Back in January 2019, the National Audit Office published a report which claimed that 44 per cent of the variance in Local Authority Child Protection Plans could be explained by ‘local authority characteristics’ other than deprivation (which could explain 15 per cent). Although they never claimed this, the finding was largely interpreted as evidence that local authority policy and practice was more important than structural disadvantage - by some magnitude. However, an analysis by myself and colleagues of the Child Welfare Inequalities Project recently published in Children and Youth Services Review found that, once deprivation and other structural factors are accounted for at the neighbourhood level, differences between local authorities shrink dramatically and in some instances practically disappear.
The Nuffield Foundation funded a modest extension to our original project to use some more complex modelling techniques on the data we had collected from 18 systematically chosen local authorities. These local authorities were chosen to be a representative sample of all local authorities in England, reflecting many different regions and varying levels of deprivation and ethnic makeup. For this analysis we aggregated Childen in Need, Child Protection Plan and Children Looked After records up to the Lower Super Output Area level and joined several LSOA measures onto this data. An LSOA can be thought of as a large ‘neighbourhood’, with around 1,500 people living in it. This contrasted to the NAO’s approach which, although not made transparent, seemed to use far less granular data.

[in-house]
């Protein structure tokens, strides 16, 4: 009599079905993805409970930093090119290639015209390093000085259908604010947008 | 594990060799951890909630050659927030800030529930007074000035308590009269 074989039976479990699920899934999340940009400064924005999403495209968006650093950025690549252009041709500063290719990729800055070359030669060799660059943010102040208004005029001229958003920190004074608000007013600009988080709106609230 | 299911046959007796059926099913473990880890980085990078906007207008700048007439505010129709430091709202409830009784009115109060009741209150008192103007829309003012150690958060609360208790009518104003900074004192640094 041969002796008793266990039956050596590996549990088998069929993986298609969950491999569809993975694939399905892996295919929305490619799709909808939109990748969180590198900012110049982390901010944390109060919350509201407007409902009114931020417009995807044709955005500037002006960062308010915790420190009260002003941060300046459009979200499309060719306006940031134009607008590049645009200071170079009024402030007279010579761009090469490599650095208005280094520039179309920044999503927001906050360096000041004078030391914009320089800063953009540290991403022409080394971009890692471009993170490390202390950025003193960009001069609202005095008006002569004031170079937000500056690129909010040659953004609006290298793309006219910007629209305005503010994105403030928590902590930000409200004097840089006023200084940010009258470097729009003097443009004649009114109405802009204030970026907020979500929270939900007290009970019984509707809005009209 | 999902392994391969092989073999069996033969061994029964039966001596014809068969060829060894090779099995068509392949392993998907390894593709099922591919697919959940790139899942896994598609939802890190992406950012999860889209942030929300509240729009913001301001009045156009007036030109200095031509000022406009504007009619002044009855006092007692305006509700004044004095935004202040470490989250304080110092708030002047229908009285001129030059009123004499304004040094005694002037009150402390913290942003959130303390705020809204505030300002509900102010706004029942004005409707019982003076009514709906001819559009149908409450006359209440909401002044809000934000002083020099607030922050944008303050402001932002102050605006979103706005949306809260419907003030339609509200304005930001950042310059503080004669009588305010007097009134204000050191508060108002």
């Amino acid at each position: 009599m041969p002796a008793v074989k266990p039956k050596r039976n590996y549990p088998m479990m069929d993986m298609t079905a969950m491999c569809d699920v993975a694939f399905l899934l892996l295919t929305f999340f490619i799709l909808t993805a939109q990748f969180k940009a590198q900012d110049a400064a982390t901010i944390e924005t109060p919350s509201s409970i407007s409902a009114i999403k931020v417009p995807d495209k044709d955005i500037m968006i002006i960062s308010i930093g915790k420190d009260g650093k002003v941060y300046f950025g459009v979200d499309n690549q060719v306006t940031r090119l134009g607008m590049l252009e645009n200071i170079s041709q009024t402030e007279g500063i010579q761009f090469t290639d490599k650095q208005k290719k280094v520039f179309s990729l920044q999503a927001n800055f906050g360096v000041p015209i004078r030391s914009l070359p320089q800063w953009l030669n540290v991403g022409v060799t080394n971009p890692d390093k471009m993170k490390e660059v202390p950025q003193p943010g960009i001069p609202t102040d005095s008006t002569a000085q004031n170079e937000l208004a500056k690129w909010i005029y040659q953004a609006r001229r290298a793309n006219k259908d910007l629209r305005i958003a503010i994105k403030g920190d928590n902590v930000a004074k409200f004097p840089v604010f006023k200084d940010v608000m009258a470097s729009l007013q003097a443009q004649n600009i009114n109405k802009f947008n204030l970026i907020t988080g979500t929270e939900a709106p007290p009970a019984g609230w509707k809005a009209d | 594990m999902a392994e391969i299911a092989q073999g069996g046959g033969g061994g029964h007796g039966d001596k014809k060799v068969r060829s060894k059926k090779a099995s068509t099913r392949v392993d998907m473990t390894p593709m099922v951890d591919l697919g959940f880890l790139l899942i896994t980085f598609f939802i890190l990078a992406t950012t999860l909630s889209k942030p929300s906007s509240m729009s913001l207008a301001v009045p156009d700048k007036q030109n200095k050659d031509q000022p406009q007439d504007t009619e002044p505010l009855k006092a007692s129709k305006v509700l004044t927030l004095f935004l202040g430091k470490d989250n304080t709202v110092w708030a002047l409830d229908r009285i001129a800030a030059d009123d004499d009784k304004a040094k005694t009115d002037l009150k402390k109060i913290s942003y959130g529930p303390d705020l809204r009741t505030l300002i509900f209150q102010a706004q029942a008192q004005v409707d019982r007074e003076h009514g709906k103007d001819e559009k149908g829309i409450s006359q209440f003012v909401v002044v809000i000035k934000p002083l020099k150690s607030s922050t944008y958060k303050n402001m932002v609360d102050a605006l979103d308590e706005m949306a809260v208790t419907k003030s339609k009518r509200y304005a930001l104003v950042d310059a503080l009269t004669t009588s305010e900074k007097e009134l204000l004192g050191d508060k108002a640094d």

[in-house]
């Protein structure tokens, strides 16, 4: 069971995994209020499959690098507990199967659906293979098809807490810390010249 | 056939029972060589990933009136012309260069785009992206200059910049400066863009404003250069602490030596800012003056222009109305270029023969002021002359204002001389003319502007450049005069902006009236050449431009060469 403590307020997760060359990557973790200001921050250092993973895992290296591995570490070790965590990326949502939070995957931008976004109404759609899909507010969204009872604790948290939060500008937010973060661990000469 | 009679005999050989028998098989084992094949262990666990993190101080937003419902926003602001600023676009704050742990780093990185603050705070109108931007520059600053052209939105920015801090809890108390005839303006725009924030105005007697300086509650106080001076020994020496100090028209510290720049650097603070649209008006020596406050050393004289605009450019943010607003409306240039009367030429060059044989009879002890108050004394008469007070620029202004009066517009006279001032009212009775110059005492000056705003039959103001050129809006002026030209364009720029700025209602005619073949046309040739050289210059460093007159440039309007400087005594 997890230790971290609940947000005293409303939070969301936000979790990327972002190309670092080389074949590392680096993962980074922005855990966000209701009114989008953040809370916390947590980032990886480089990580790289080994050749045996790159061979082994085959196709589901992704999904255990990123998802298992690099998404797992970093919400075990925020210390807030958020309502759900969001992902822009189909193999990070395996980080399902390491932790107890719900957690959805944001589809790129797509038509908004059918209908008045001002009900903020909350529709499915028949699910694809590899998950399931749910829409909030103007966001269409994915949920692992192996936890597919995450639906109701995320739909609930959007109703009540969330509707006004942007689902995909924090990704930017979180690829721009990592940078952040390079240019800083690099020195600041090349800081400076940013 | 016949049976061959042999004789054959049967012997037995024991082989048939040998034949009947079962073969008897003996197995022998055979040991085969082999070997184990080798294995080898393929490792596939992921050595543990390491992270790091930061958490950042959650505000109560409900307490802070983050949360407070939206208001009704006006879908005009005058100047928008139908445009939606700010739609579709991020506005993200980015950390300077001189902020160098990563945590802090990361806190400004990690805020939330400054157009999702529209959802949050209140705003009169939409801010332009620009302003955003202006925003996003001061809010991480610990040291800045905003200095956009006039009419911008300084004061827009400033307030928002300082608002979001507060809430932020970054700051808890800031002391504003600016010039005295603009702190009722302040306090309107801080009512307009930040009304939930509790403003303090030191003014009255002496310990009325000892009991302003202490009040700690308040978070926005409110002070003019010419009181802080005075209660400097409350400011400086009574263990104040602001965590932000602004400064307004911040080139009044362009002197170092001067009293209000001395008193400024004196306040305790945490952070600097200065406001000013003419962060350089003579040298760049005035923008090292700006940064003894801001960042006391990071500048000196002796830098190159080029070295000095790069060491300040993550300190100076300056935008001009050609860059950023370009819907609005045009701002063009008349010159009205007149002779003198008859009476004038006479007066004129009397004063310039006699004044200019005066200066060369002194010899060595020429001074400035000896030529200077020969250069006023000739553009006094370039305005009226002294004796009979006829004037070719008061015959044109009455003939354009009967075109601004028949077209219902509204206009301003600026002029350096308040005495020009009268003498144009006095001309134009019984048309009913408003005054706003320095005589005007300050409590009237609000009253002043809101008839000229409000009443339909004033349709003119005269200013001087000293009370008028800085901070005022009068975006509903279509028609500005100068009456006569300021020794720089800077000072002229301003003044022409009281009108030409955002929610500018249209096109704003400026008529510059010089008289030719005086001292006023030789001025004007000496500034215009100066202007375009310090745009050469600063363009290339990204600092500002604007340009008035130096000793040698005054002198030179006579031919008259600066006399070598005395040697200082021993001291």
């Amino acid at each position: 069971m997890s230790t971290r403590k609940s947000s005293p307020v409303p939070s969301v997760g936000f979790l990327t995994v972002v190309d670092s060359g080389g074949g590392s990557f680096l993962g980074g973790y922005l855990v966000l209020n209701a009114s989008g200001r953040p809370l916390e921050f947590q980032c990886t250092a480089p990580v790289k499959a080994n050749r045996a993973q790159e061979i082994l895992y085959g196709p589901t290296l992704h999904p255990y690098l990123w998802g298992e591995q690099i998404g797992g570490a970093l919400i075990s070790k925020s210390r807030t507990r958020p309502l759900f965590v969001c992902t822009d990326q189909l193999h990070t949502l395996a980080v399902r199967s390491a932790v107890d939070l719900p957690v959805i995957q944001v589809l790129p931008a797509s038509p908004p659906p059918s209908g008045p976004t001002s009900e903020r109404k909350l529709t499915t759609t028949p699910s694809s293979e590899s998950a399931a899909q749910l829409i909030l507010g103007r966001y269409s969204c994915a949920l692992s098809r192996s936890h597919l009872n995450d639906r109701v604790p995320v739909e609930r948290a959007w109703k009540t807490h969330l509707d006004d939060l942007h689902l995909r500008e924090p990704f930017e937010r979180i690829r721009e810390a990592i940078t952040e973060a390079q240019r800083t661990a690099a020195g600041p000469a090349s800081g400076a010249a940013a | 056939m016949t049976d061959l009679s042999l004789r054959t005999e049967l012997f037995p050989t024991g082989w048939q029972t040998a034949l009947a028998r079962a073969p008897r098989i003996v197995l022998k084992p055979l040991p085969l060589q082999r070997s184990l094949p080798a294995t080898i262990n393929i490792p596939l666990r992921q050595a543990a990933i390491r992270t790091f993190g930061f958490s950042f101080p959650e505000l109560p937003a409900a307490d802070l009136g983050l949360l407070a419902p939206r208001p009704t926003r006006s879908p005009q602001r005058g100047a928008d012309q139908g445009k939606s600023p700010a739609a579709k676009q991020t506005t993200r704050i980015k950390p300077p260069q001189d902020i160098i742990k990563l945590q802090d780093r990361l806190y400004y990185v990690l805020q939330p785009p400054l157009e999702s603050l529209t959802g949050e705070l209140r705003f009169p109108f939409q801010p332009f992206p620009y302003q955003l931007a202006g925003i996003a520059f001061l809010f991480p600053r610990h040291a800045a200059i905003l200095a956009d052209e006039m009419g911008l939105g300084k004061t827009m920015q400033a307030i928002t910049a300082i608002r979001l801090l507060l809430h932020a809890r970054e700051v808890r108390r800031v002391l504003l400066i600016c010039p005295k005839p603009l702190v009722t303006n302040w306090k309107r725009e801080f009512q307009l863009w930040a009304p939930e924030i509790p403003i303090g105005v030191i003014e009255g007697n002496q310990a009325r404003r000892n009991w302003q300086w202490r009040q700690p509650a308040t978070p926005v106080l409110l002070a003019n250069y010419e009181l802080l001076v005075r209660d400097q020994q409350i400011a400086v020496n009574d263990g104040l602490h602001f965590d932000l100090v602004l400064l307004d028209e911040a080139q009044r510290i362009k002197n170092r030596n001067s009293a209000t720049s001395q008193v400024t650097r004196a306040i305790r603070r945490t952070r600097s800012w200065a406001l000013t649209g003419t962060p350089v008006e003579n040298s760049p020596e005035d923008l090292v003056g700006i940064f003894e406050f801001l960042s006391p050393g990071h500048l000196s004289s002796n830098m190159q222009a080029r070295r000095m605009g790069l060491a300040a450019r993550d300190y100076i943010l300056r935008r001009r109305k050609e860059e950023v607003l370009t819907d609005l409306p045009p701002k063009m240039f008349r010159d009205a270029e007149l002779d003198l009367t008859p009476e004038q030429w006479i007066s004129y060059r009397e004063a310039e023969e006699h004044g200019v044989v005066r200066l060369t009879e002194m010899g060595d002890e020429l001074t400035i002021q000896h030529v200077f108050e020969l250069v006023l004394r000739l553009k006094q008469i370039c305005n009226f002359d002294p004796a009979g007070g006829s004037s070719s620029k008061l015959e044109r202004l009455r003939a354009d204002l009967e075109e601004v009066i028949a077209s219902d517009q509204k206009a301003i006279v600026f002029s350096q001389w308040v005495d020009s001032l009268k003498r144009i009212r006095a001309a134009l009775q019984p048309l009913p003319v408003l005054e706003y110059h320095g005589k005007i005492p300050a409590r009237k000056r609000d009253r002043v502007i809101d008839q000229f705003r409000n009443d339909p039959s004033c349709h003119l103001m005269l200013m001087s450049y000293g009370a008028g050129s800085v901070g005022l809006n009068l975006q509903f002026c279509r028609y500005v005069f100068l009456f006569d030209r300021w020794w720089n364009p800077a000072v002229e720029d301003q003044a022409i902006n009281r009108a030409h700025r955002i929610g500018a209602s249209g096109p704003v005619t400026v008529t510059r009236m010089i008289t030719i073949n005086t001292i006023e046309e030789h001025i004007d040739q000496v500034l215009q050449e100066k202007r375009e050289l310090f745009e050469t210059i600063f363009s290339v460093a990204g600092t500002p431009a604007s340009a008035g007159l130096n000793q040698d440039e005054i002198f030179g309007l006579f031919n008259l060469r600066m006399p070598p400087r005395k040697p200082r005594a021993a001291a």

Our paper focused mostly on the magnitude of structural inequalities and the size of the Inverse Intervention Law and the Inequalities Intervention Law, but the technical appendices also contained measures of variance linked to neighbourhood local authority membership and how these changed after controlling for different structural factors. It’s these measures that I want to expand upon here, because I believe they are important for the ongoing ‘Policy and Practice’ versus ‘Structural Disadvantage’ narrative that appears so frequently.